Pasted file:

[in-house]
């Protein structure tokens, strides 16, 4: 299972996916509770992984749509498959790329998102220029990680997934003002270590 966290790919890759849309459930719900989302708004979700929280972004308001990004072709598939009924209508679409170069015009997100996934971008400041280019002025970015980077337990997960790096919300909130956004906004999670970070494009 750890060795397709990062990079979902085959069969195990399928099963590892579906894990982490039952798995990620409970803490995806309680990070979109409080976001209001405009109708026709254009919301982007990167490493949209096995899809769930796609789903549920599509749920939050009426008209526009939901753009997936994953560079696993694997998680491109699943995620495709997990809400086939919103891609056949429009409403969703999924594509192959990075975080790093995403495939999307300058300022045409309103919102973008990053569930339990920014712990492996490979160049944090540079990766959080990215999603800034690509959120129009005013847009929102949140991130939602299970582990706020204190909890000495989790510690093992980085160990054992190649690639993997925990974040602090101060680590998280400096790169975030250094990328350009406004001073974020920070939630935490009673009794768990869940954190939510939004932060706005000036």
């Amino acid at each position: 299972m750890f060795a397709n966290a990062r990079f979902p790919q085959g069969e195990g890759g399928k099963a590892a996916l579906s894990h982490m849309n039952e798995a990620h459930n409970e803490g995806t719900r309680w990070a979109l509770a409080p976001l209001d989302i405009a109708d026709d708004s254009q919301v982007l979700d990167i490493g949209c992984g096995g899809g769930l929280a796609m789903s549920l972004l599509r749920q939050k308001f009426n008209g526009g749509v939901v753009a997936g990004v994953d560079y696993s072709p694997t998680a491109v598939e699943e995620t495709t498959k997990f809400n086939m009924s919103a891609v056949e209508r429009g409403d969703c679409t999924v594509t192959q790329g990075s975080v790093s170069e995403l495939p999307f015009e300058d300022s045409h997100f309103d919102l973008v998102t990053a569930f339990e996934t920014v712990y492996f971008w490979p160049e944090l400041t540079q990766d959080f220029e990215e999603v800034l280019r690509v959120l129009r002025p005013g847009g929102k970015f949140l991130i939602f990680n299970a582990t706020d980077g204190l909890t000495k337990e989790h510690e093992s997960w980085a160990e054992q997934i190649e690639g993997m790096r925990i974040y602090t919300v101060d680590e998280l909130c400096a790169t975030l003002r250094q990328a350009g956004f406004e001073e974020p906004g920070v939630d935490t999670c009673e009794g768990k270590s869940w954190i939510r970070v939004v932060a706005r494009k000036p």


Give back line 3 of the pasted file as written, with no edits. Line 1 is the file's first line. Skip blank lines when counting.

């Amino acid at each position: 299972m750890f060795a397709n966290a990062r990079f979902p790919q085959g069969e195990g890759g399928k099963a590892a996916l579906s894990h982490m849309n039952e798995a990620h459930n409970e803490g995806t719900r309680w990070a979109l509770a409080p976001l209001d989302i405009a109708d026709d708004s254009q919301v982007l979700d990167i490493g949209c992984g096995g899809g769930l929280a796609m789903s549920l972004l599509r749920q939050k308001f009426n008209g526009g749509v939901v753009a997936g990004v994953d560079y696993s072709p694997t998680a491109v598939e699943e995620t495709t498959k997990f809400n086939m009924s919103a891609v056949e209508r429009g409403d969703c679409t999924v594509t192959q790329g990075s975080v790093s170069e995403l495939p999307f015009e300058d300022s045409h997100f309103d919102l973008v998102t990053a569930f339990e996934t920014v712990y492996f971008w490979p160049e944090l400041t540079q990766d959080f220029e990215e999603v800034l280019r690509v959120l129009r002025p005013g847009g929102k970015f949140l991130i939602f990680n299970a582990t706020d980077g204190l909890t000495k337990e989790h510690e093992s997960w980085a160990e054992q997934i190649e690639g993997m790096r925990i974040y602090t919300v101060d680590e998280l909130c400096a790169t975030l003002r250094q990328a350009g956004f406004e001073e974020p906004g920070v939630d935490t999670c009673e009794g768990k270590s869940w954190i939510r970070v939004v932060a706005r494009k000036p």